Flying start for Boyd in Paris
England's Gary Boyd put his Celtic Manor horror show firmly behind him with a brilliant start to the Alstom French Open on Thursday.
Just over a month since running up two 10s in an opening 88 at the Wales Open, the 25-year-old from Banbury produced a bogey-free 66 at Le Golf National near Paris.
Boyd, twice a runner-up since graduating from the Challenge Tour at the end of the 2009 season, shared the early lead with Italian teenager Matteo Manassero and Swede Christian Nilsson.
After three birdies in the first four holes former amateur international Boyd picked up more shots at the ninth and 10th and then parred in over a closing stretch sure to create drama when the 2018 Ryder Cup is staged here.
Manassero, who already has two Tour wins to his name, also had five birdies and no dropped shots, while Nilsson still had four dangerous holes to come.
Some of the bigger names got off to rocky starts, but were fighting their way back in it.
World number three Lee Westwood was four over after a double bogey at the 15th - his sixth - but then came four birdies to take him back to level par, the same as Graeme McDowell, who had kicked off his challenge with a double bogey.
Welshman Jamie Donaldson, winner of the Irish Open on Sunday, appeared to be suffering something of a reaction, however. He was four over after 17 and still searching for his first birdie.
Open champion Darren Clarke and English trio Justin Rose, Ian Poulter and Paul Casey were all among the later starters.
Nilsson took over at the top when he birdied the 15th and parred the final three for a six under 65.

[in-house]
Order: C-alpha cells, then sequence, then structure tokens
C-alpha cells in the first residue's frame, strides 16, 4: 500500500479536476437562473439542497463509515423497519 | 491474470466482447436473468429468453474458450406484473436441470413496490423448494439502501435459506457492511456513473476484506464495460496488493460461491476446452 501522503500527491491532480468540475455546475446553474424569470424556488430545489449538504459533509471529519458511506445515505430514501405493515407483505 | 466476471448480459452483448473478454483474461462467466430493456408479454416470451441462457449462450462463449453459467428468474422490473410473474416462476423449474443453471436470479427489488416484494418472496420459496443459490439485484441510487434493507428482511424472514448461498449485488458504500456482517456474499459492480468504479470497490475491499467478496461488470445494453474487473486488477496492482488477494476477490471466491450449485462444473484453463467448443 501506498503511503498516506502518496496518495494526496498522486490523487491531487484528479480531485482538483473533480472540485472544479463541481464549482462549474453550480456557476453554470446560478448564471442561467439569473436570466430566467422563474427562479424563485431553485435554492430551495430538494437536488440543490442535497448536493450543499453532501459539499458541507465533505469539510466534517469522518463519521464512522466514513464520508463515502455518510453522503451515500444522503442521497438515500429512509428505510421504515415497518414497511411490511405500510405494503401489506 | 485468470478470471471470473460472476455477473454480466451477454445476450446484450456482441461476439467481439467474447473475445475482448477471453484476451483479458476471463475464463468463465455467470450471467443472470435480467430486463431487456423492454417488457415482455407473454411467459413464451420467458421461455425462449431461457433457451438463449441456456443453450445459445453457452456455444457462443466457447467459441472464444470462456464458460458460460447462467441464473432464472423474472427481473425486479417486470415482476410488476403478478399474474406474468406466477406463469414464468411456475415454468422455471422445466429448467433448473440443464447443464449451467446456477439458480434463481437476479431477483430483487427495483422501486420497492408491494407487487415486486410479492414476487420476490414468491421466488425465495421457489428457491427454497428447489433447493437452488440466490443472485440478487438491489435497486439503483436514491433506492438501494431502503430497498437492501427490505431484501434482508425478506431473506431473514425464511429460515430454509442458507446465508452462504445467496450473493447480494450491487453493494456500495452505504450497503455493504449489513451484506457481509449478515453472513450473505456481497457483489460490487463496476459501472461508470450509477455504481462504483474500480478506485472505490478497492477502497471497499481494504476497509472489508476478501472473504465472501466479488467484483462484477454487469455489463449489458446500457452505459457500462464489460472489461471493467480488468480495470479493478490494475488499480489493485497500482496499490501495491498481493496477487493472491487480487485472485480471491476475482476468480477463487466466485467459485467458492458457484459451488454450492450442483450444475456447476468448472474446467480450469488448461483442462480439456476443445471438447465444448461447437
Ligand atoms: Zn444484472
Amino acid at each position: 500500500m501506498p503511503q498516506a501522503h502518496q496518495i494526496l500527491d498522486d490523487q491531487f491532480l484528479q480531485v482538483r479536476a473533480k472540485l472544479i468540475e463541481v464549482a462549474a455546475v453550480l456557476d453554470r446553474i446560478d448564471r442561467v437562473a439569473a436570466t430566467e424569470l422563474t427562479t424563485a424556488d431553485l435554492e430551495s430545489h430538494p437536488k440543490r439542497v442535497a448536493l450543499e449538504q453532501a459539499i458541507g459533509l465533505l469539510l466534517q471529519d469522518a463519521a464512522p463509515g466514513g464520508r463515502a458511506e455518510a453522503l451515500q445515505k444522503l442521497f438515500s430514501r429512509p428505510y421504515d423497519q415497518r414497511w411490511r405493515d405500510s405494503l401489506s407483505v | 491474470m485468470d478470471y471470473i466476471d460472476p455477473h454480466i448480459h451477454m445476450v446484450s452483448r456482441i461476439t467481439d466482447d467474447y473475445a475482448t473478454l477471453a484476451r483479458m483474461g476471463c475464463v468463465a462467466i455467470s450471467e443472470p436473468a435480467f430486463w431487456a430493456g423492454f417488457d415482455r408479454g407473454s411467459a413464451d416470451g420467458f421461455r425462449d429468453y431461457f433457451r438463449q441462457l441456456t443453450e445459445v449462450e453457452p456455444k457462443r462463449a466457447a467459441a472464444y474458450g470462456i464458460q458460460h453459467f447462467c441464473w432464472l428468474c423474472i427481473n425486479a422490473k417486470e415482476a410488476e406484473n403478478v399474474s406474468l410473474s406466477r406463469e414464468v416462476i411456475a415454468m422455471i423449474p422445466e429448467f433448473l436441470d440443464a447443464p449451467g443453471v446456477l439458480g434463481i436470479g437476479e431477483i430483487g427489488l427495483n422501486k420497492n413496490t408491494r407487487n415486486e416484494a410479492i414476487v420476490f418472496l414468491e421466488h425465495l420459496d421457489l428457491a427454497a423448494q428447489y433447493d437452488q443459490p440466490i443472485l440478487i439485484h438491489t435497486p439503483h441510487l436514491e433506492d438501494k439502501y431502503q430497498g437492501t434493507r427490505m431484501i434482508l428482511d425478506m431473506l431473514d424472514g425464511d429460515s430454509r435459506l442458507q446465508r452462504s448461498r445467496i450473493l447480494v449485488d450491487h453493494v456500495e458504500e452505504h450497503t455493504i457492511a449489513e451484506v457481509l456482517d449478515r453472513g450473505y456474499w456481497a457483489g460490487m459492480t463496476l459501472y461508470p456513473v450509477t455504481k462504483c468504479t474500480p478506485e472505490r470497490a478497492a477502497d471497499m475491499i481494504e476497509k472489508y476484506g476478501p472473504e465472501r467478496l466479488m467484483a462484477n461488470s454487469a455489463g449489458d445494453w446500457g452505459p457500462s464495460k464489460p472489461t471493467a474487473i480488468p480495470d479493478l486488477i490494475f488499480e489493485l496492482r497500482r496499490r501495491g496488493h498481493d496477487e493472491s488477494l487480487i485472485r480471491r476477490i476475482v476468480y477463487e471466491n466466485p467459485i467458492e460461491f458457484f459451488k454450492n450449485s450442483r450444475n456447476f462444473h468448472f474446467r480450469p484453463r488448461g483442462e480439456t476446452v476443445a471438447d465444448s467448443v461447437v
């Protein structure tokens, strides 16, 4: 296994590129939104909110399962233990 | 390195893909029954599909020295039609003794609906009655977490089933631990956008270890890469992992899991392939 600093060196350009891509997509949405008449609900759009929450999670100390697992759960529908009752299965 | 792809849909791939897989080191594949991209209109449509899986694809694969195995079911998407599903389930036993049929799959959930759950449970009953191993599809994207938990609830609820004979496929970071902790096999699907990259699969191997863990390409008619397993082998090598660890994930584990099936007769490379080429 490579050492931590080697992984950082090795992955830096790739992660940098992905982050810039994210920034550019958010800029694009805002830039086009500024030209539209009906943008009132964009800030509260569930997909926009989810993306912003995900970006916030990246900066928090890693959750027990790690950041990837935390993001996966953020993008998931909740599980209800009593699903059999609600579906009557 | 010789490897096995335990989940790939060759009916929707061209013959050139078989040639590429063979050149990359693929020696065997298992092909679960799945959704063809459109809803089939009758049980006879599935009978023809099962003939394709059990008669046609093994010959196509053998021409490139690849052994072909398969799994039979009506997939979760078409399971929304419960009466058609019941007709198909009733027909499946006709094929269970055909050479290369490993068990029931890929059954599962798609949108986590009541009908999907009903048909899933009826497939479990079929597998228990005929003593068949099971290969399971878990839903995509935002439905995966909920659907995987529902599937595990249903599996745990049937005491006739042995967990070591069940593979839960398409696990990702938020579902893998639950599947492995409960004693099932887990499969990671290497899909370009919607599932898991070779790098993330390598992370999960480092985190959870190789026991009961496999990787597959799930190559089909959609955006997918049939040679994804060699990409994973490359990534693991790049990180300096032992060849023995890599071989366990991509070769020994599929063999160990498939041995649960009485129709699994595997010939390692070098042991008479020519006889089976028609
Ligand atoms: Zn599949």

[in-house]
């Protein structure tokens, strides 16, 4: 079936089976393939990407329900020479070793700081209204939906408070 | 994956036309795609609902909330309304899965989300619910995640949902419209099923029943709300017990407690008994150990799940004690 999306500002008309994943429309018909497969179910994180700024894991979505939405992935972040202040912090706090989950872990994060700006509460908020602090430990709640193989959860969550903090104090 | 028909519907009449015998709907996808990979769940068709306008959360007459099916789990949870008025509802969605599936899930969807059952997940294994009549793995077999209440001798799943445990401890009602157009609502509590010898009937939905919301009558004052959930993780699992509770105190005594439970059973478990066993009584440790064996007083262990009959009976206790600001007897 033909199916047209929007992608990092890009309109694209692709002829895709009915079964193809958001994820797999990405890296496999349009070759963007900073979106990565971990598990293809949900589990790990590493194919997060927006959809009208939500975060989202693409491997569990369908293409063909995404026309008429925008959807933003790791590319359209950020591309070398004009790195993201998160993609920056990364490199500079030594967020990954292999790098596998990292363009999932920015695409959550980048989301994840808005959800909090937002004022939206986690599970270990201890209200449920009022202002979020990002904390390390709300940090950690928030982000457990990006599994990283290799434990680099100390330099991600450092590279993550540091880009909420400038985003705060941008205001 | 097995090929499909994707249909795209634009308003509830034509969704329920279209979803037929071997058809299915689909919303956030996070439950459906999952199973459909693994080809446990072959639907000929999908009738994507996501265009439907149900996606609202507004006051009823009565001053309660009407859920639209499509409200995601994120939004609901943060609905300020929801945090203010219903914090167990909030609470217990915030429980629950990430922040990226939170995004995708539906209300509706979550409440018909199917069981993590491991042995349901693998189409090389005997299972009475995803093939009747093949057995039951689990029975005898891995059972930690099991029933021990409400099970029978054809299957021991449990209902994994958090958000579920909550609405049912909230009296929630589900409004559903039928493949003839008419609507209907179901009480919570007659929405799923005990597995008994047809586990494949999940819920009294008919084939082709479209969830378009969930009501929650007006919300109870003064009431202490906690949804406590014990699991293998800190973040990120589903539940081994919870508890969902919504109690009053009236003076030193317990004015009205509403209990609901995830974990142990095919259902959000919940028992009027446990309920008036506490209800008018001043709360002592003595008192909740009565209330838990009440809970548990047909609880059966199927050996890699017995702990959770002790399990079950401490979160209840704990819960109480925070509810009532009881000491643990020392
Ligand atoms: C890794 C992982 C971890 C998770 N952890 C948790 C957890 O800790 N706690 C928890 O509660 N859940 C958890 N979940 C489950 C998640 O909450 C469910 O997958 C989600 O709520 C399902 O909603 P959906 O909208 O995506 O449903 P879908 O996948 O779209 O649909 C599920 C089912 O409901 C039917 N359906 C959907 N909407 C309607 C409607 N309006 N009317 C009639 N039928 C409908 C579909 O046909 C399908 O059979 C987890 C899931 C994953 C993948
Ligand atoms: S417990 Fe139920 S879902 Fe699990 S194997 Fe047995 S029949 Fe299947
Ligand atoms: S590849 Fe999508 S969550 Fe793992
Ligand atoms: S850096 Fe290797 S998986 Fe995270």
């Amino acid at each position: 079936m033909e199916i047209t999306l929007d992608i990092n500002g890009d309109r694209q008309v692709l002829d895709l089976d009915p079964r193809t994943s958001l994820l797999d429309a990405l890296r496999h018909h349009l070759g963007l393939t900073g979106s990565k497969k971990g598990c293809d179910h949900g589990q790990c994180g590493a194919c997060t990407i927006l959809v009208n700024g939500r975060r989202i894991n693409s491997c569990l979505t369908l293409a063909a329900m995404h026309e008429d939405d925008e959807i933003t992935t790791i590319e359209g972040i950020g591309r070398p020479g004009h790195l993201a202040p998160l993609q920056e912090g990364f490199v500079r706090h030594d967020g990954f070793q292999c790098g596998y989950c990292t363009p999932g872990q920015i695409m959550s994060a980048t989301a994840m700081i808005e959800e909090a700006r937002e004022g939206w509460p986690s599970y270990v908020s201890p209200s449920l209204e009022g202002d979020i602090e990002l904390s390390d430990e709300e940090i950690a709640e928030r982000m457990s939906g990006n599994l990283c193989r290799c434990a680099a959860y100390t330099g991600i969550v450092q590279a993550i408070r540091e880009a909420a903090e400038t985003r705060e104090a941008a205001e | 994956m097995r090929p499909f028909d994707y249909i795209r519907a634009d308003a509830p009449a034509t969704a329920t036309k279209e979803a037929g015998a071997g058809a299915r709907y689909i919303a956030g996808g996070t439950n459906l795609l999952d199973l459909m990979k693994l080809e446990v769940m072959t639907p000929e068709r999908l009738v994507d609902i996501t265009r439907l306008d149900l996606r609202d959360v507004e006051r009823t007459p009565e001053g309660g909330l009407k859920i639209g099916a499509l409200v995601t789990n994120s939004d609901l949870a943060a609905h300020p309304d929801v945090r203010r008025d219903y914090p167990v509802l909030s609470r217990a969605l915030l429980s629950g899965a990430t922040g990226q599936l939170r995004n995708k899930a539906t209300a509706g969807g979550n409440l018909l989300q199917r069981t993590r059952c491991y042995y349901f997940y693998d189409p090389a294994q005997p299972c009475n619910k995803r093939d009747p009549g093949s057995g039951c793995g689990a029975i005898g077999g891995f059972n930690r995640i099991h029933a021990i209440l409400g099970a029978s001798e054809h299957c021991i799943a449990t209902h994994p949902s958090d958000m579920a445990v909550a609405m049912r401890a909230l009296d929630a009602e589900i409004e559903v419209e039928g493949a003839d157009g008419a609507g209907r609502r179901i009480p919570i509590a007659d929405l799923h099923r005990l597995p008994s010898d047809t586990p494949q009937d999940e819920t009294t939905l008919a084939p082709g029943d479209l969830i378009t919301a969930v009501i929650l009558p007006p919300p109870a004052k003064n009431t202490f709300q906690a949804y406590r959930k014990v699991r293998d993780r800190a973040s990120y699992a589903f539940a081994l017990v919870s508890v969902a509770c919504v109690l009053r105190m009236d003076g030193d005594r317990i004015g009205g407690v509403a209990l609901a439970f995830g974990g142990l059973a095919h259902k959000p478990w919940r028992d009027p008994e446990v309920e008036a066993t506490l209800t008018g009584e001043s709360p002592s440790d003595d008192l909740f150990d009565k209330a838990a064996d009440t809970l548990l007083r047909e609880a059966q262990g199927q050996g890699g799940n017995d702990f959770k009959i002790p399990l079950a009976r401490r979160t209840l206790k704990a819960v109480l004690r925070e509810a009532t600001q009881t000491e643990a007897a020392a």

Boyd said: "I went to see my coach in America and have worked hard. There have been a lot of positive signs the last three weeks and I felt my game was in good shape coming here."
Westwood's one under 70 was a fine effort given he had been four over after six, but he had to work hard for a closing par five on the ninth.
His drive finished on the edge of the lake and Westwood rolled up his trouser legs, but kept his shoes and socks on and had water up to his calves as he hacked the ball out.
McDowell bogeyed the seventh and had to settle for a 72, while Donaldson could do no better than a five over 76 and said: "I was a little bit tired and didn't really know what was going on. It was not as bad as it could have been."
Rose made a fine start, birdies at the second, third and sixth taking him into a tie for fifth on three under, three behind Nilsson.
In stark contrast, Casey was three over after eight as he continued his latest comeback from the shoulder dislocation he suffered snowboarding on Christmas Eve.
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